Much More Data Needed in Studying Food Pantries

Jim Prevor - Comments and Analysis

Originally printed in the May 2021 issue of Produce Business.

There is little question that giving away anything for free tends to increase use or consumption of that item. If we give away healthy produce, but people still have to pay for unhealthy items, people’s diets will likely show some shift to healthier items.

Despite its claims, the report provides no evidence that 300 million Americans rely on food pantries. In the United States, the total population in 2017 was approximately 325.1 million people. So this would imply that more than 90% of the population got food from “places that give cash-strapped people free food” — this did not happen.

The link that is provided goes to a USDA report: Statistical Supplement to Household Food Security in the United States in 2017. The report points out that 5.0 percent of the population in 2017 used food panties and 0.5% of the population used emergency kitchens.

This piece makes four key points:

First, that food pantries are an important source of food. This is certainly true for people who utilize food pantries. But even here, the exact meaning of the study is unclear. For example, the paper states the following:
“People typically receive a bag or box containing enough food to serve their family three meals for about three or four days. Most people who use food pantries visit multiple pantries. About half make more than five trips a month to pick up food.”

Even assuming all this is true, it doesn’t establish that all these people would starve if this option did not exist. Think of it this way: imagine if we started giving away free clothes to poor people, and we could even prove that every year poor people picked up, for free, sufficient clothes to wear 365 days a year. Even if completely true, it would not establish that people would all be naked if the program didn’t exist.

Same thing with food pantries… if we tell everyone you can get free food at your local church or public housing unit, lots of hard-up people will choose to get free food there. It does not prove they would starve or even be malnourished if that food pantry did not exist.

It may well be that food pantries give out healthier food, but nothing in this study proves that people eat that healthier food.

Second, providing free food tends to boost the nutrients people consume. Indeed, the research claims that the diets provided by food pantries are comparatively rich in fruits and vegetables.

This is great news, of course, but it is not clear what it actually means. As the very old saying goes “Beggars can’t be choosers,” so it may well be that food pantries give out healthier food, but nothing in this study proves that people eat that healthier food. Surveying people on these programs is a tricky wicket. Do the surveyed want to be seen as ungrateful for what they were given? Do they want their benefactors to know they sold their healthy food to buy candy? Or drugs?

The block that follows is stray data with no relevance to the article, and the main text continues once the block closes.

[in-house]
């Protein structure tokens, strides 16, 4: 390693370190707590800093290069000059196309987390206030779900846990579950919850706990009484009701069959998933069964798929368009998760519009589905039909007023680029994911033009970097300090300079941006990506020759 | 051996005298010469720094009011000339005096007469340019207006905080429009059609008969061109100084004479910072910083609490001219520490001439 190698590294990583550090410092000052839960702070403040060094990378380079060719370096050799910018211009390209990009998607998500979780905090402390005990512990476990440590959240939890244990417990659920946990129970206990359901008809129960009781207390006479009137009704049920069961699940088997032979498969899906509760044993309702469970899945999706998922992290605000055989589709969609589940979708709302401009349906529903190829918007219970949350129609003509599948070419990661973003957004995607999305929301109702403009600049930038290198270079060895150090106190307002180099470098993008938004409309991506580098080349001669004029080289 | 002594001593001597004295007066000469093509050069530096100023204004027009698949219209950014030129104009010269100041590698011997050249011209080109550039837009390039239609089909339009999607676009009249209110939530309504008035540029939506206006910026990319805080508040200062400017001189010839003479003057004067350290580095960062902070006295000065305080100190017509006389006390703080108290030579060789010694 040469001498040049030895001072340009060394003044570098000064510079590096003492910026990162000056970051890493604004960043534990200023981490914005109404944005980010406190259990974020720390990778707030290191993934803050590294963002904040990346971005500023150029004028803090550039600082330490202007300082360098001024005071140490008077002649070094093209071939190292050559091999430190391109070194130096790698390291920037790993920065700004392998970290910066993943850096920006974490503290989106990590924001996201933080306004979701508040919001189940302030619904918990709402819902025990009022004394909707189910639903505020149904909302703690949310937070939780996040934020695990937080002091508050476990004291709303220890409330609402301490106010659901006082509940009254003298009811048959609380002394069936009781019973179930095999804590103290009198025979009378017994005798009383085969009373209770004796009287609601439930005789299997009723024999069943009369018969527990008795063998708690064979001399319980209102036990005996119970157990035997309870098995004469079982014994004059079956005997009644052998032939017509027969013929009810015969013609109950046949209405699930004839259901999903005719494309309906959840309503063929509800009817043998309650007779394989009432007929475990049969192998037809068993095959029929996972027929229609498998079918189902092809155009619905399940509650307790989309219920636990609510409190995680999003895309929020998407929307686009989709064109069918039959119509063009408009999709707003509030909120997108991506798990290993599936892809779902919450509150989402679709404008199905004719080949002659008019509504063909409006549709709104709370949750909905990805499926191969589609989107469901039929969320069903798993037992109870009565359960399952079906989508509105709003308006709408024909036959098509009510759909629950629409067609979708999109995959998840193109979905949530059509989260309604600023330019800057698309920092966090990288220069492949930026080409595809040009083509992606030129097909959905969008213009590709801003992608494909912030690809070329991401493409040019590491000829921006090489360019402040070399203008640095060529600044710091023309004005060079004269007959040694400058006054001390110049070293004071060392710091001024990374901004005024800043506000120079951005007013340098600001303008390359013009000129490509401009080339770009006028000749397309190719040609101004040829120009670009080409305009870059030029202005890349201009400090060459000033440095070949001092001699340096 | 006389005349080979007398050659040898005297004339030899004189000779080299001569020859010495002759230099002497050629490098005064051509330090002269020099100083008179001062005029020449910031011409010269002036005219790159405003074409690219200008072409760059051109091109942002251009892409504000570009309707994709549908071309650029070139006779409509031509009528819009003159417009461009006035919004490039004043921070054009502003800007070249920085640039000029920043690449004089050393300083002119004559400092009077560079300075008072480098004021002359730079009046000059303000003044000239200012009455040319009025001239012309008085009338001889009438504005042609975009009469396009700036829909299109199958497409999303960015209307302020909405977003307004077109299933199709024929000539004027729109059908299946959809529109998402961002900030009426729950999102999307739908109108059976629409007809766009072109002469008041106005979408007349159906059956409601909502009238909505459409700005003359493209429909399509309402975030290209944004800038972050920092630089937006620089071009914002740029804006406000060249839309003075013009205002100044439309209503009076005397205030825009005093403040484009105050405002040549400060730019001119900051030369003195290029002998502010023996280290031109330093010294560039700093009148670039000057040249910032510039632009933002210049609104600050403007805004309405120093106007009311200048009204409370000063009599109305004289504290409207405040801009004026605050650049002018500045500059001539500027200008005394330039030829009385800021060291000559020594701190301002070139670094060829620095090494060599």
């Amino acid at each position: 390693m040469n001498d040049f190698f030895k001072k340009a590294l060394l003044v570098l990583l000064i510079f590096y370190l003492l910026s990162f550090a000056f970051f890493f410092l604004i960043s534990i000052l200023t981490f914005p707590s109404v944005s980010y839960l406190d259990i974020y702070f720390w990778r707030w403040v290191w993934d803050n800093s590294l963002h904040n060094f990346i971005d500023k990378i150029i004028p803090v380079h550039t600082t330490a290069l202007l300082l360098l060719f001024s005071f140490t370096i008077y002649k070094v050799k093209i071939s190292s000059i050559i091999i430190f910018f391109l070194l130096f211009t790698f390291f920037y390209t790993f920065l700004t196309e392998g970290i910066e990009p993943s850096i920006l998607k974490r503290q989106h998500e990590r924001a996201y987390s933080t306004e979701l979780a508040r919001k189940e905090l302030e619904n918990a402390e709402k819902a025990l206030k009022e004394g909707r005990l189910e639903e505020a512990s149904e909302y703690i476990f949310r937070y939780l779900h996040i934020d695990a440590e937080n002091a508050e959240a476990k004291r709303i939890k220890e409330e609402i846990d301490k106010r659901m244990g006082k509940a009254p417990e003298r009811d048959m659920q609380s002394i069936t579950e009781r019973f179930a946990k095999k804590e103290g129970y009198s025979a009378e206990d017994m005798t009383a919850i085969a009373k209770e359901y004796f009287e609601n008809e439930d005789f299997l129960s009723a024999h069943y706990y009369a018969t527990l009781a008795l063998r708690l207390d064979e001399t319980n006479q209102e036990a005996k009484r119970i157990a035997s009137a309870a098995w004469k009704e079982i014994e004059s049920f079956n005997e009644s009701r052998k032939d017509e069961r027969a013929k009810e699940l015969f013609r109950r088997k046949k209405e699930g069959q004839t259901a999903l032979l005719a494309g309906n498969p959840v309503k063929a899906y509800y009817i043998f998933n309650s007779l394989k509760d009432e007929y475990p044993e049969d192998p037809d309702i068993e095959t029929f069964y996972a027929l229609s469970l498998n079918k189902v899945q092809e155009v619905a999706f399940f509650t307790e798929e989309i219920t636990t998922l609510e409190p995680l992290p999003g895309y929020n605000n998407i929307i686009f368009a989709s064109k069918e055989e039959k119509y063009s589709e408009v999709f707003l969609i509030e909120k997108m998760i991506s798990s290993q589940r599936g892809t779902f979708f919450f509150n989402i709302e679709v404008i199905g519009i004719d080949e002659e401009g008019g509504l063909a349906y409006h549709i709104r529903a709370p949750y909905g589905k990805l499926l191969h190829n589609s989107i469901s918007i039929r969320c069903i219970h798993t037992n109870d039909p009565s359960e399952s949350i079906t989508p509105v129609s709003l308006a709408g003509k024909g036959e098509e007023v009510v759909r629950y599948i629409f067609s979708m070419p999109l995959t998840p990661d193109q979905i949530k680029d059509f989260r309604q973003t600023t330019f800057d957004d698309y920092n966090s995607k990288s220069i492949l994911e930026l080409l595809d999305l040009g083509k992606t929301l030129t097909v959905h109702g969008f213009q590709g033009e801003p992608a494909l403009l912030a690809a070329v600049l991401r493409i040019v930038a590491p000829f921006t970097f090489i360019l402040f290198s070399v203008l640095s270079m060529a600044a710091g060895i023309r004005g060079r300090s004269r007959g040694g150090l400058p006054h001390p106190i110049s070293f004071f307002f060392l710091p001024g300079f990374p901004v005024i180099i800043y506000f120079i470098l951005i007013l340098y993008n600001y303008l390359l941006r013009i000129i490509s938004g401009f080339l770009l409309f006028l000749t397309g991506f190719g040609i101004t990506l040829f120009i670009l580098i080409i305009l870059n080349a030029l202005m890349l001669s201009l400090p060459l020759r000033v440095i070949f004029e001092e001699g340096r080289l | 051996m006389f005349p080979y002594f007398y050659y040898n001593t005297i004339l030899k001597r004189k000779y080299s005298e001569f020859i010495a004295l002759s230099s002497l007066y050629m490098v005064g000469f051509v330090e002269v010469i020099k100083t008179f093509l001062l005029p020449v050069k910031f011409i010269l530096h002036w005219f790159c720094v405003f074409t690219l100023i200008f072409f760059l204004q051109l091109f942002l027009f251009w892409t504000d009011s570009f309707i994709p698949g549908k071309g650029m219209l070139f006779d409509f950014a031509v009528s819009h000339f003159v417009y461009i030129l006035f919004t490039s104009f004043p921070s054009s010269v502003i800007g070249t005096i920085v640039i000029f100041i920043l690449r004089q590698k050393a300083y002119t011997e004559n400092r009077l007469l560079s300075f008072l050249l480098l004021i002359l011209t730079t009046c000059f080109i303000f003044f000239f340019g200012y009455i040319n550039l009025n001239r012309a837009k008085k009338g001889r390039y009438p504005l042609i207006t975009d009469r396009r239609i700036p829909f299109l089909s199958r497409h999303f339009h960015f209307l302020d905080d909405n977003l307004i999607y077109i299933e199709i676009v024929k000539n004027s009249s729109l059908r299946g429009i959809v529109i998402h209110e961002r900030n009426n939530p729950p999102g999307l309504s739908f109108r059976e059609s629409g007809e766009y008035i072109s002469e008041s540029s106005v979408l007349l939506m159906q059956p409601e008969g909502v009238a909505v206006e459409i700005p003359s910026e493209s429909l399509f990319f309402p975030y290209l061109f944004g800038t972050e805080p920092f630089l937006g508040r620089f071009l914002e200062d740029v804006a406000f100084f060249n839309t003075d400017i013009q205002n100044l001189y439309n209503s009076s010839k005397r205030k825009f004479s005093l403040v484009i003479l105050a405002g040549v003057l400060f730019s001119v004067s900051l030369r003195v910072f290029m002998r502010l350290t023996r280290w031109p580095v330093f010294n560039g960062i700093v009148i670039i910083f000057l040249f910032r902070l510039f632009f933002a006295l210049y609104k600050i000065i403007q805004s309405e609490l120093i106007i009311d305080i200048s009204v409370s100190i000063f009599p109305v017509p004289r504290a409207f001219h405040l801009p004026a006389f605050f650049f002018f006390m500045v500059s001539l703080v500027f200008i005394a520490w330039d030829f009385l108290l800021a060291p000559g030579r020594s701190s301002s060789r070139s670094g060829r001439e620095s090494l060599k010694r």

Third, the piece points out that the poor consumers who visit food pantries more frequently have a more nutritious diet than those who visit less frequently. But what this actually implies is unclear, and there is no study as to outcomes. Perhaps people who value good nutrition go to the free pantries frequently and those who do not value it, wouldn’t eat it if they did go. Maybe parents who don’t like the idea of being a welfare case, getting free food, etc. … go only under severe strain, and perhaps their children rely more on inexpensive foods such as pasta. Food is important, but it is not the only thing that is important. Perhaps kids with parents hesitant to accept charity actually do better in life than those with parents who don’t mind being charity cases. There is no data here on such questions.

Fourth, the researcher points out that eating a wide variety of foods helps people meet their basic nutritional needs and that after visiting a food pantry, people typically eat a wider variety for a couple of days. It is nice to see that consumers, after going to a food pantry, will tend to eat more fresh fruit, such as eating an apple rather than apple juice. This makes perfect sense — if you have both and enjoy both, why not eat the one that might spoil?

Tamar Haspel, a Washington Post food columnist, wrote this:

If we look at people with income below 130 percent of the federal poverty level (which translates to $32,630 for a family of four), 39 percent of them are obese …”

And how many people are underweight? In September 2018, the CDC put it this way:

Results … indicate that an estimated 1.5% of U.S. adults aged 20 and over are underweight.

So, among poor people, roughly 39% are obese, and roughly 1.5% are underweight. This seems to indicate that the emphasis might be on education and healthful eating more than just food distribution.

Look, there is little evidence that wealthy and middle-class people are abusing the system to get free food. So, mostly, giving away free food is a way of helping the poor, and that is a great and important thing, even if all it does is allow poor people to transfer money they would have spent on food to other needs, such as housing, clothing, medical care and education. Since donating produce also biases the system toward healthier options, it’s a very important endeavor.

The top food bank suppliers, such as Feeding America, help by facilitating the transfer of excess produce to local food banks, and great programs, such as Brighter Bites, add in an important educational component so people actually learn how to eat in a more healthy way.

It is a noble opportunity for produce companies, and the country as a whole, to engage with great organizations and work hard to make a better future for the people being fed.